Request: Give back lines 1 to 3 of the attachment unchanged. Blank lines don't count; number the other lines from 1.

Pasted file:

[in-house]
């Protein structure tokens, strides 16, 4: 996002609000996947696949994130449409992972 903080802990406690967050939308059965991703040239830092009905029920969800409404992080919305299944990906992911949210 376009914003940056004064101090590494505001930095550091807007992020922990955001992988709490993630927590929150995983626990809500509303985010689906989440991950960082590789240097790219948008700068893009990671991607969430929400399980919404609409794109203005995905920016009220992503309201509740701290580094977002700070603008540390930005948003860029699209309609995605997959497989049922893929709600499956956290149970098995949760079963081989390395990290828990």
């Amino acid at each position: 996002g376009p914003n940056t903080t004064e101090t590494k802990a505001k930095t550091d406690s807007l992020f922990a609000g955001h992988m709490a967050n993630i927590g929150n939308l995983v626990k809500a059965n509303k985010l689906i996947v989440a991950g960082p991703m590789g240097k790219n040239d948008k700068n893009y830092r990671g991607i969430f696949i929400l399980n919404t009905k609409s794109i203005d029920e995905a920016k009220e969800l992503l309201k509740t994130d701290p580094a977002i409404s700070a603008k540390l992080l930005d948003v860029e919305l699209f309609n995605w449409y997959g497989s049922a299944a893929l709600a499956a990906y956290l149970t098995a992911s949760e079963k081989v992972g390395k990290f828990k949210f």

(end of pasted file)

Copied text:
[in-house]
């Protein structure tokens, strides 16, 4: 996002609000996947696949994130449409992972 903080802990406690967050939308059965991703040239830092009905029920969800409404992080919305299944990906992911949210 376009914003940056004064101090590494505001930095550091807007992020922990955001992988709490993630927590929150995983626990809500509303985010689906989440991950960082590789240097790219948008700068893009990671991607969430929400399980919404609409794109203005995905920016009220992503309201509740701290580094977002700070603008540390930005948003860029699209309609995605997959497989049922893929709600499956956290149970098995949760079963081989390395990290828990």
């Amino acid at each position: 996002g376009p914003n940056t903080t004064e101090t590494k802990a505001k930095t550091d406690s807007l992020f922990a609000g955001h992988m709490a967050n993630i927590g929150n939308l995983v626990k809500a059965n509303k985010l689906i996947v989440a991950g960082p991703m590789g240097k790219n040239d948008k700068n893009y830092r990671g991607i969430f696949i929400l399980n919404t009905k609409s794109i203005d029920e995905a920016k009220e969800l992503l309201k509740t994130d701290p580094a977002i409404s700070a603008k540390l992080l930005d948003v860029e919305l699209f309609n995605w449409y997959g497989s049922a299944a893929l709600a499956a990906y956290l149970t098995a992911s949760e079963k081989v992972g390395k990290f828990k949210f």